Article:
The Chief Medical Officer at the Department of Health has warned people not to be complacent about swine flu.

Dr Tony Holohan comments come in spite of the fact that there is only one confirmed case and no further probable cases in Ireland.

He said influnza A(H1N1) is a new virus, against which there is no pre-existing immunity in the population.

Dr Holohan also drew attention to a booklet prepared by Forfás and the Department of Enterprise Trade and Employment giving advice to the business community about responding to an influenza pandemic.

He advised that when cases occur, even when they are mild, people should absent themselves from the workplace.

He said there could still be significant numbers of cases and the level of absenteeism from schools and workplaces could be significant.

Businesses to re-open in Mexico

The Mexican government has announced that business life will return to normal on Wednesday after a five-day shutdown due to the fatal flu spread.

The news comes as health officials in the country, believed to be the epicentre of the outbreak, said the number of new swine flu cases appeared to be on the decline.

'(We will) resume, as planned, activities in the public and private sector on May 6 with recommendations on matters of health and hygiene at the work place,' Health Minister Jose Angel Cordova said.

Elsewhere, the number of confirmed swine flu cases in Spain has risen to 54 from 44 yesterday.

However, only 11 of the infected people are in hospital.

Of the 54 confirmed cases, four involved people who had not been to Mexico.

Another 60 people are undergoing tests for suspected cases of the disease.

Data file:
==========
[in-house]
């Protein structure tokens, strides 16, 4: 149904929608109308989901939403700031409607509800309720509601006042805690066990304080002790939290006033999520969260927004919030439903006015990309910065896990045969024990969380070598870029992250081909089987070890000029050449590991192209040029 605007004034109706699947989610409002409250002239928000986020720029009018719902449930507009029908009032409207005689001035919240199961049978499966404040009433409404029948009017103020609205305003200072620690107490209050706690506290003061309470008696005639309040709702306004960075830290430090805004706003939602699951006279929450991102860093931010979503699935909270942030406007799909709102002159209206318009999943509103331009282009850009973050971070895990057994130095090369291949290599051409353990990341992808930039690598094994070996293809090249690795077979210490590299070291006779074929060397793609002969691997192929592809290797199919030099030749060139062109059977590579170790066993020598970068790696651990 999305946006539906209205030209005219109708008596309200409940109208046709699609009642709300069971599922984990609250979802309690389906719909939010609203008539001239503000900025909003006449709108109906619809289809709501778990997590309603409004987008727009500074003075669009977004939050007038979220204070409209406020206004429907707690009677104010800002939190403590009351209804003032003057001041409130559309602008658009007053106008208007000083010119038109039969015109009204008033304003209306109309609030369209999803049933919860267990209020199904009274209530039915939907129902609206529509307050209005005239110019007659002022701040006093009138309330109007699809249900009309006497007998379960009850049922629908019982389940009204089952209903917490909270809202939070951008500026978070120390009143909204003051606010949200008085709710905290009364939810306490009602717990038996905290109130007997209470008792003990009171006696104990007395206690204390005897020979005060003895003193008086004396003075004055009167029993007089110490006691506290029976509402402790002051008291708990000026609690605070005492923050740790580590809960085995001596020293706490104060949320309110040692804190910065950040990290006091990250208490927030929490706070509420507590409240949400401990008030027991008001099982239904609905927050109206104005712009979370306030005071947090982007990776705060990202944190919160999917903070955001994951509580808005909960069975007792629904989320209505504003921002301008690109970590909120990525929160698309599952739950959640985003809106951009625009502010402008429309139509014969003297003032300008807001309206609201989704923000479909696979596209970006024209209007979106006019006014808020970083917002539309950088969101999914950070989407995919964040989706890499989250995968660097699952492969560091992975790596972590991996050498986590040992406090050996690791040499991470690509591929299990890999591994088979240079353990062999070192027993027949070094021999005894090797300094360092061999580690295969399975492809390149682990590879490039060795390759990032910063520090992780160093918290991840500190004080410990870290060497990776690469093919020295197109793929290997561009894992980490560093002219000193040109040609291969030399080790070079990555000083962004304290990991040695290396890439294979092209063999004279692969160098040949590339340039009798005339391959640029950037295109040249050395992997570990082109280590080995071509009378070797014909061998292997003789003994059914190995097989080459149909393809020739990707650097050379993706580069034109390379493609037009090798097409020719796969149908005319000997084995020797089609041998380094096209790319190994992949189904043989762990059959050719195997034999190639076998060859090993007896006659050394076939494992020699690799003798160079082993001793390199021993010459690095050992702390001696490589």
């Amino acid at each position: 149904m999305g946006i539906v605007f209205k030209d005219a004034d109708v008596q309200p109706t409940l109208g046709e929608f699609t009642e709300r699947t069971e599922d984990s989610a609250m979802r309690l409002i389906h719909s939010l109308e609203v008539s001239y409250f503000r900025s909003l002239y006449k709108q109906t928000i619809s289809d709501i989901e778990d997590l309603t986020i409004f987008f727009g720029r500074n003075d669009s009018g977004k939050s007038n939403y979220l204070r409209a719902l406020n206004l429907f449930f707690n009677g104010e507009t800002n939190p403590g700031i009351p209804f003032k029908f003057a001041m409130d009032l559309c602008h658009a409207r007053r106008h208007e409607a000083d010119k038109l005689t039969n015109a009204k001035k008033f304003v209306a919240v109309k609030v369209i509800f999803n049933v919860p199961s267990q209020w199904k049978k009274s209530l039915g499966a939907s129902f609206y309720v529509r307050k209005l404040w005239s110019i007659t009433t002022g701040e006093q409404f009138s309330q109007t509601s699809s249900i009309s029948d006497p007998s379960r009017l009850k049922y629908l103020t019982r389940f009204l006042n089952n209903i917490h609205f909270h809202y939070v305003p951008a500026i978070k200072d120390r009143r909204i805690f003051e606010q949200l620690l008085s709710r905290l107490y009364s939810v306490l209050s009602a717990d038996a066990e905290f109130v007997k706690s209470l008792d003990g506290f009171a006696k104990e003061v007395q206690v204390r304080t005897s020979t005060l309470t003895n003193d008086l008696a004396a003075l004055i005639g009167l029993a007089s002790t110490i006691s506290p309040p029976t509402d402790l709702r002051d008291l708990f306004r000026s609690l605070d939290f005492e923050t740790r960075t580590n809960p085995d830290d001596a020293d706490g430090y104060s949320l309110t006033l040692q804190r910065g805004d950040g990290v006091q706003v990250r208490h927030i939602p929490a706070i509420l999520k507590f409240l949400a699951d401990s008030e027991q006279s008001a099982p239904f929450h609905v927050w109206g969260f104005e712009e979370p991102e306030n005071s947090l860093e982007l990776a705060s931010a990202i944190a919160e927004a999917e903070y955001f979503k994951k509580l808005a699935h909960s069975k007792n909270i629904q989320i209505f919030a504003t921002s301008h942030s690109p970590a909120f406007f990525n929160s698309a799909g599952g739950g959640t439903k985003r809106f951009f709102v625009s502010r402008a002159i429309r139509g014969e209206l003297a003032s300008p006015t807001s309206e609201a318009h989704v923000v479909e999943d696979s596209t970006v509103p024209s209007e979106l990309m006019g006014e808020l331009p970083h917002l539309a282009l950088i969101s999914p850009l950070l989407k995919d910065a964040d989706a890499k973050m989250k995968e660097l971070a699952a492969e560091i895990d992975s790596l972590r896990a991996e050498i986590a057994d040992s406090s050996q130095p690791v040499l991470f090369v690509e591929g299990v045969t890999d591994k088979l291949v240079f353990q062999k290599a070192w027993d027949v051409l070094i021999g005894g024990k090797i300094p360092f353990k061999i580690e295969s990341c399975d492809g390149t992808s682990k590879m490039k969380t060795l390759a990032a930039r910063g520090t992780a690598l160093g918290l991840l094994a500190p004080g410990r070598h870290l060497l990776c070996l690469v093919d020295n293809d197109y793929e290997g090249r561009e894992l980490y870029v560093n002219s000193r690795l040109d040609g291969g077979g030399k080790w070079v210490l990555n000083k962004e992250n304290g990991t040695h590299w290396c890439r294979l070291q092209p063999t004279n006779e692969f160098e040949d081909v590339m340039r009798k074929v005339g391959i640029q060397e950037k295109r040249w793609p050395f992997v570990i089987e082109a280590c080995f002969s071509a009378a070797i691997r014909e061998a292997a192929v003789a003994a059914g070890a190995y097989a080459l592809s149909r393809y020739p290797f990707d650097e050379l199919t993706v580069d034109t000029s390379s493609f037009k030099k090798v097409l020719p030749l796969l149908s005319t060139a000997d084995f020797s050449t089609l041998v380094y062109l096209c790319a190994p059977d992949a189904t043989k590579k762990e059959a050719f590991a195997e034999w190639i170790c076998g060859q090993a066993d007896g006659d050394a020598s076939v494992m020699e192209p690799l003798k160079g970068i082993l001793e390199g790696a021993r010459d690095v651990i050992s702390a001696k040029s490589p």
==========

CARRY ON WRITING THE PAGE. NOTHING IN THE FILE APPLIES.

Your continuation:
And the Italian health ministry confirmed two new cases of swine flu today, bringing the total to four.

The 16-year-old girl and an 11-year-old boy had returned recently from Mexico, as had the other two patients.

Meanwhile, Portugal has confirmed its first case of the disease.

WHO - No plans to increase alert level

The World Health Organisation warns countries must not lower their guard in the response to the threat.

However, UN Secretary General Ban Ki Moon said the WHO has no plan to raise the flu pandemic alert to level six, the top level.

Addressing the UN Assembly, he said the world should not allow intense media coverage to cause alarm, but a false sense of security should be avoided if such coverage declines.

He said nations should listen to the WHO, which continues to warn that a pandemic is still possible.

WHO chief Margaret Chan said the number of flu cases stands at 1,085 from 21 countries.

However, Ms Chan said there was ‘no indication that we are facing a situation similar to that in 1918,’ when a flu pandemic killed tens of millions of people.